This week’s question was a little out there, and we weren’t disappointed with the responses. The winning answer was both fun and thoughtful. It made us think a little of that line of Shakespeare’s, about music being the food of love. Thanks to the winner and everyone who participated this week. We’ll see you again on Monday!
Week 13 : Question: Can Music save your mortal soul? Tell us how!
(Quickly dons philospher/guru clothes)
I’m glad you asked me that. Setting aside the question of the mortality/immortality of the soul – for if it is the latter, how can you save something that cannot be lost – let’s look around. No, really. The treasures of life are all around, the scars that have elevated you and those that have endangered you. Not all these treasures are material goods; you have to imagine the others. Think about them, and listen to the sound of your thought. There’s music there, either the music made within your own soul or music given as a gift by others.
Music is the straw you clutch at, and the foundation you build your home on. It is for the times when the grave is full, the bed half-empty, or when gravity seems a foolish idea as your soul soars far into joy. Why do houses of worship ring with song? Why do we sing to babies? Music from without can save your soul when the music within fails you, but both are always there. The opposite of music is not silence, it is death. The soul has music like the body has blood or bone or sinew. It is essential.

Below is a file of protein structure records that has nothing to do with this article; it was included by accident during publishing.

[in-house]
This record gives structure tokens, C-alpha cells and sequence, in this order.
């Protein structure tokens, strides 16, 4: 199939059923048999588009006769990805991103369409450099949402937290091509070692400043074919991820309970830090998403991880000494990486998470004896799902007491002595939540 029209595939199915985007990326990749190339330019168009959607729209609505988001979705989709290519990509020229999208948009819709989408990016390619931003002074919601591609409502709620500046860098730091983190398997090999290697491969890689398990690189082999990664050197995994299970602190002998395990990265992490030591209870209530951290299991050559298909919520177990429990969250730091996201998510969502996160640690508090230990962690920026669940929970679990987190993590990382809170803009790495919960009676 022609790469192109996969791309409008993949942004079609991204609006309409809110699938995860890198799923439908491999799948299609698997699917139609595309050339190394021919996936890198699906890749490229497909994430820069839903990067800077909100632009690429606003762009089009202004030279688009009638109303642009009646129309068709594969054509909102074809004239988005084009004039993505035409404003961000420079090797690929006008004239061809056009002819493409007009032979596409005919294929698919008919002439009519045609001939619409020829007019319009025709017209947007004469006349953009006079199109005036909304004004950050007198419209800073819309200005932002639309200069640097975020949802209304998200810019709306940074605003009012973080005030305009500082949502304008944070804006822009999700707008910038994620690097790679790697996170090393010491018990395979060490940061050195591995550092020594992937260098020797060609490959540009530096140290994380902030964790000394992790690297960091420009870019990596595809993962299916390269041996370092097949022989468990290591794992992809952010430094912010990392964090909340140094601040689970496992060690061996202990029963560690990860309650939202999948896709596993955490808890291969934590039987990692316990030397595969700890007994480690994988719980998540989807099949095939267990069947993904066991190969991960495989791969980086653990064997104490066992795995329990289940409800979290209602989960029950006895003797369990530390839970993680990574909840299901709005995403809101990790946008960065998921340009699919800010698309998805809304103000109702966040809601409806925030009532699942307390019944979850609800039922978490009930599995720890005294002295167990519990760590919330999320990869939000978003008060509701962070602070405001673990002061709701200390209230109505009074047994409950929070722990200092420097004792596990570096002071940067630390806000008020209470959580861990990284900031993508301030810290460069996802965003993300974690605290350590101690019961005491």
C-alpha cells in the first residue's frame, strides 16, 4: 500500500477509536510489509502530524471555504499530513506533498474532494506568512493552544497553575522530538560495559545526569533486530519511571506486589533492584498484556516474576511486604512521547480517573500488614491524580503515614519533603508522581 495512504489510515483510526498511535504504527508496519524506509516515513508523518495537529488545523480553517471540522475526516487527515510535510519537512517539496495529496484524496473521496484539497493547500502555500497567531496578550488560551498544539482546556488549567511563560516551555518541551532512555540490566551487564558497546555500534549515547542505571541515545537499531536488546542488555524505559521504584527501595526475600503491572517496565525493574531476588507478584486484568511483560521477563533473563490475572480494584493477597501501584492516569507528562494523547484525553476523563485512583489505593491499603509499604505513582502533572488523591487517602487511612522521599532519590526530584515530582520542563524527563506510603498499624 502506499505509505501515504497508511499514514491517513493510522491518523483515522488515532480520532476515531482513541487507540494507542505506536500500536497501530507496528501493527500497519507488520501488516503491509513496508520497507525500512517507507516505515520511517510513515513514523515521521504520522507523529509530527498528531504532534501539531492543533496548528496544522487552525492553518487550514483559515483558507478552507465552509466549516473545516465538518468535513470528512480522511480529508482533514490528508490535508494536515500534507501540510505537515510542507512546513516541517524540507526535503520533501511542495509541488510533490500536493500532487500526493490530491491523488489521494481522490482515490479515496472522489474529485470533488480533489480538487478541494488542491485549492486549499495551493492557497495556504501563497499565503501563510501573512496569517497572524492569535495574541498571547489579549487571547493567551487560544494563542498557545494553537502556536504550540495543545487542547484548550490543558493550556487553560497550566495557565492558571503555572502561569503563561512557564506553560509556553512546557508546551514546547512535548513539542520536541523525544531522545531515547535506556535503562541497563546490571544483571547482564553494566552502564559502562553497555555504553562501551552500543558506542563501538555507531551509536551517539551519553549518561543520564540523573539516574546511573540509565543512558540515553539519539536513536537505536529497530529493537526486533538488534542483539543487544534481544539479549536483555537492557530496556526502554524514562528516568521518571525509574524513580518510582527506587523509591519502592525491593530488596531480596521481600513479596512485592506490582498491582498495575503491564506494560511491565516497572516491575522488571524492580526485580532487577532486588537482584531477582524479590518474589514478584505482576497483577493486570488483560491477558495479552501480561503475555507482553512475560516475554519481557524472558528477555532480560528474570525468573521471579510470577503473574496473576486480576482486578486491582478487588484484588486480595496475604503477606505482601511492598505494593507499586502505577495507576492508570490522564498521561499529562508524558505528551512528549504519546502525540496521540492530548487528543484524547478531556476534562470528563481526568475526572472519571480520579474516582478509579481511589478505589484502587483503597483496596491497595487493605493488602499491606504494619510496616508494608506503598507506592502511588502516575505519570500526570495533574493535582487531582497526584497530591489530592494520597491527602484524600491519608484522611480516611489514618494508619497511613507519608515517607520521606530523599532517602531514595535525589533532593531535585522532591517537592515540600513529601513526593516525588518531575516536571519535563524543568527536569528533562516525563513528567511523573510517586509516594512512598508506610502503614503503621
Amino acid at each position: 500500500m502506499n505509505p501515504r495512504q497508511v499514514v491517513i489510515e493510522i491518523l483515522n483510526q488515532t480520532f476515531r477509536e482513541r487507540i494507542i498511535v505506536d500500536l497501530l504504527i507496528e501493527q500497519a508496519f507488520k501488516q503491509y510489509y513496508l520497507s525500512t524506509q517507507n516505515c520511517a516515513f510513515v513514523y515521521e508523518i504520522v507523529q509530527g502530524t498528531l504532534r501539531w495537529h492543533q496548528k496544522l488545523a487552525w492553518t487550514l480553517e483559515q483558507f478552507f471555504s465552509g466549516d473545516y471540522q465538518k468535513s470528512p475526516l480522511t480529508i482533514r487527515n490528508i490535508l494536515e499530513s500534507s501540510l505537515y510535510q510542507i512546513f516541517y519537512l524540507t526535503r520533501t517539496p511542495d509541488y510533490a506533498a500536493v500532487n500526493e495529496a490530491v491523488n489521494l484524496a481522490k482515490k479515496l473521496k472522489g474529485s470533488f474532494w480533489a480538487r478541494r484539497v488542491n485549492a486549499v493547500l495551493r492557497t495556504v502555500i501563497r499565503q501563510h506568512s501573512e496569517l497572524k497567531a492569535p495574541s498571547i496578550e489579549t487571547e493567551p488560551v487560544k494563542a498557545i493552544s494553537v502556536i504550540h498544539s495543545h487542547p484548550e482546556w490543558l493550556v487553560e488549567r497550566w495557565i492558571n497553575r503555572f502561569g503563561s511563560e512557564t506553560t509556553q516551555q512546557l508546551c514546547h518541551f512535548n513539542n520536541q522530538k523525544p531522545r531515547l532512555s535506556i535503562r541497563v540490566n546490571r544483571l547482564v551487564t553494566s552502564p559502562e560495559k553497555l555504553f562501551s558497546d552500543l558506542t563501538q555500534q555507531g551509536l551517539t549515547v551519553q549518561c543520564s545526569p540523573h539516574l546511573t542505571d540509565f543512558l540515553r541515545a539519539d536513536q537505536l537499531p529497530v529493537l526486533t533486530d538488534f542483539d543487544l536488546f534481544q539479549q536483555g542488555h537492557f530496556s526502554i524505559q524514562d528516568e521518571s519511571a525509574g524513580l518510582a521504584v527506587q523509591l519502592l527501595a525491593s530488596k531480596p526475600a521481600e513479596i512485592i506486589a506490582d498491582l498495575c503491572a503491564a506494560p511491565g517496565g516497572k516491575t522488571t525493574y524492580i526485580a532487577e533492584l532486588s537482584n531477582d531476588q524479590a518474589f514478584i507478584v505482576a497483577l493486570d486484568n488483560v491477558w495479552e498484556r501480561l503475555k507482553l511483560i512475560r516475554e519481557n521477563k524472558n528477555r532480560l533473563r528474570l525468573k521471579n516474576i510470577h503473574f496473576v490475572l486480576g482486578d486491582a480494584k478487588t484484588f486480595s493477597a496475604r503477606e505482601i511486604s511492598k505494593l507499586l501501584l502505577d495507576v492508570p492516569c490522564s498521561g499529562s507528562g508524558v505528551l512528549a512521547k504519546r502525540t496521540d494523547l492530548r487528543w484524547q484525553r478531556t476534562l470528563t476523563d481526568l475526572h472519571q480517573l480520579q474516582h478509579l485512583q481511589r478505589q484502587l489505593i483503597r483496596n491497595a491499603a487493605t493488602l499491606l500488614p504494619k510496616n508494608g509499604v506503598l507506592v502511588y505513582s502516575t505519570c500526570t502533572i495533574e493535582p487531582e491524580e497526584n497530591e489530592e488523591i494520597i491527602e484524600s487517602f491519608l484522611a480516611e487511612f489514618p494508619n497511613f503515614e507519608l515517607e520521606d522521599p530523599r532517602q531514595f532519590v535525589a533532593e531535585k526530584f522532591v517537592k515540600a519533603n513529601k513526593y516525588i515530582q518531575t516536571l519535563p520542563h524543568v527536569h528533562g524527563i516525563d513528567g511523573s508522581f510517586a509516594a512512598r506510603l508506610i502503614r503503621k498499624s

I think that answers your question.
We opened this week’s question up a bit and got a lot of interesting responses. It was hard to pick just one, but we managed. We say it each week, but it really is great to read each story. Keep them coming. We’ll see you again on Monday.
Week 12 Question: What was your favorite musical moment and why?
This is a hard question for me to answer, as I have so many “favorite” musical moments. Most of those moments are individual moments (when I was able to figure out how to play Moon River on my trumpet, the first time I saw an orchestra perform at the Calumet Theater, when I met Isaac Stern and Itzhak Perlman after their performance at Hill Auditorium, the first time I saw The Nields at The Ark, etc.). To me, those moments are personal, where my enjoyment of them may have had a lasting impact on me alone.
But I am not a solitary being. I enjoy being part of a community, so for that reason I have to say that my favorite musical moment was the first time I went to the Falcon Ridge Folk Festival. I had heard so much about the festival from the people on the Nields Nook. After 5 years of hearing what a fantastic experience it was, I vowed that in 2003, I was not going to be part of the NAFR (not at Falcon Ridge) group. It was amazing – seeing and hearing all of the great performances, being introduced to performers who I had never heard of, and meeting people face to face who I had only known via e-mail. I felt like I was home.